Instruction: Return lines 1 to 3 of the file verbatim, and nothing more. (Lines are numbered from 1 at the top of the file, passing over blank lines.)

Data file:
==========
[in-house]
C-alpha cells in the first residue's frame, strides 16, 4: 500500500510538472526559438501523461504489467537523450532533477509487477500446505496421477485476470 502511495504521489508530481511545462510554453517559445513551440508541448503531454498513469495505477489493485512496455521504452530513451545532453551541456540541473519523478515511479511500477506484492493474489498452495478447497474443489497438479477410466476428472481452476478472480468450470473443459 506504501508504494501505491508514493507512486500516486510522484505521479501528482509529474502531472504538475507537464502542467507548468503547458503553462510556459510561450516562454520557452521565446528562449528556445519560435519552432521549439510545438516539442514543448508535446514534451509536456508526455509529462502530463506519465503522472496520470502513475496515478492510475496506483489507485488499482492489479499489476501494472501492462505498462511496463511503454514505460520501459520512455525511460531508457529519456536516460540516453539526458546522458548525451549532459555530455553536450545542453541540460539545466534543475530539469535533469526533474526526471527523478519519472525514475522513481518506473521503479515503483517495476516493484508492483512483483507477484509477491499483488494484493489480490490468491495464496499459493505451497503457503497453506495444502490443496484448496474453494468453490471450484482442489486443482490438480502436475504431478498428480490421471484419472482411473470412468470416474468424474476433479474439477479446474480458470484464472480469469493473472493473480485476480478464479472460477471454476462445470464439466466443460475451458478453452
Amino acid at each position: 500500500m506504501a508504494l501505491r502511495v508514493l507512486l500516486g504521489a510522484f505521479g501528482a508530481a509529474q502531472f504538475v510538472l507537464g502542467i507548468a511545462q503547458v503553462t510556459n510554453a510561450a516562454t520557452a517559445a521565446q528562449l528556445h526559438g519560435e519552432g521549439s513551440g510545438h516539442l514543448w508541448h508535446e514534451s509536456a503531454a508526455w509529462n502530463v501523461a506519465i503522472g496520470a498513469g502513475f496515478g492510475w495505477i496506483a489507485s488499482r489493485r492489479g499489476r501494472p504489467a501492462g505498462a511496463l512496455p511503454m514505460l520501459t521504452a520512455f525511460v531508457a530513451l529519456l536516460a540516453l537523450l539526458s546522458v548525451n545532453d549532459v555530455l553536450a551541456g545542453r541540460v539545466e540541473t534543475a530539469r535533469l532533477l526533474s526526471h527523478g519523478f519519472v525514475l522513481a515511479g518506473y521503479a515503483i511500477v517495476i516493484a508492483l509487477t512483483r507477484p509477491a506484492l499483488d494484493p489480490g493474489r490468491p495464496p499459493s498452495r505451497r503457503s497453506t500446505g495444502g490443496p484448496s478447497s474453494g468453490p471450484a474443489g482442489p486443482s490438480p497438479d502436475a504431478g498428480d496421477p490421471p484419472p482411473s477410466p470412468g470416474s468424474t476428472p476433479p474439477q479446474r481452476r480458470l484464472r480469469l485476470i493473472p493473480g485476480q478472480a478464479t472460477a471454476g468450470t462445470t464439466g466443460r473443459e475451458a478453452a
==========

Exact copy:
[in-house]
C-alpha cells in the first residue's frame, strides 16, 4: 500500500510538472526559438501523461504489467537523450532533477509487477500446505496421477485476470 502511495504521489508530481511545462510554453517559445513551440508541448503531454498513469495505477489493485512496455521504452530513451545532453551541456540541473519523478515511479511500477506484492493474489498452495478447497474443489497438479477410466476428472481452476478472480468450470473443459 506504501508504494501505491508514493507512486500516486510522484505521479501528482509529474502531472504538475507537464502542467507548468503547458503553462510556459510561450516562454520557452521565446528562449528556445519560435519552432521549439510545438516539442514543448508535446514534451509536456508526455509529462502530463506519465503522472496520470502513475496515478492510475496506483489507485488499482492489479499489476501494472501492462505498462511496463511503454514505460520501459520512455525511460531508457529519456536516460540516453539526458546522458548525451549532459555530455553536450545542453541540460539545466534543475530539469535533469526533474526526471527523478519519472525514475522513481518506473521503479515503483517495476516493484508492483512483483507477484509477491499483488494484493489480490490468491495464496499459493505451497503457503497453506495444502490443496484448496474453494468453490471450484482442489486443482490438480502436475504431478498428480490421471484419472482411473470412468470416474468424474476433479474439477479446474480458470484464472480469469493473472493473480485476480478464479472460477471454476462445470464439466466443460475451458478453452
Amino acid at each position: 500500500m506504501a508504494l501505491r502511495v508514493l507512486l500516486g504521489a510522484f505521479g501528482a508530481a509529474q502531472f504538475v510538472l507537464g502542467i507548468a511545462q503547458v503553462t510556459n510554453a510561450a516562454t520557452a517559445a521565446q528562449l528556445h526559438g519560435e519552432g521549439s513551440g510545438h516539442l514543448w508541448h508535446e514534451s509536456a503531454a508526455w509529462n502530463v501523461a506519465i503522472g496520470a498513469g502513475f496515478g492510475w495505477i496506483a489507485s488499482r489493485r492489479g499489476r501494472p504489467a501492462g505498462a511496463l512496455p511503454m514505460l520501459t521504452a520512455f525511460v531508457a530513451l529519456l536516460a540516453l537523450l539526458s546522458v548525451n545532453d549532459v555530455l553536450a551541456g545542453r541540460v539545466e540541473t534543475a530539469r535533469l532533477l526533474s526526471h527523478g519523478f519519472v525514475l522513481a515511479g518506473y521503479a515503483i511500477v517495476i516493484a508492483l509487477t512483483r507477484p509477491a506484492l499483488d494484493p489480490g493474489r490468491p495464496p499459493s498452495r505451497r503457503s497453506t500446505g495444502g490443496p484448496s478447497s474453494g468453490p471450484a474443489g482442489p486443482s490438480p497438479d502436475a504431478g498428480d496421477p490421471p484419472p482411473s477410466p470412468g470416474s468424474t476428472p476433479p474439477q479446474r481452476r480458470l484464472r480469469l485476470i493473472p493473480g485476480q478472480a478464479t472460477a471454476g468450470t462445470t464439466g466443460r473443459e475451458a478453452a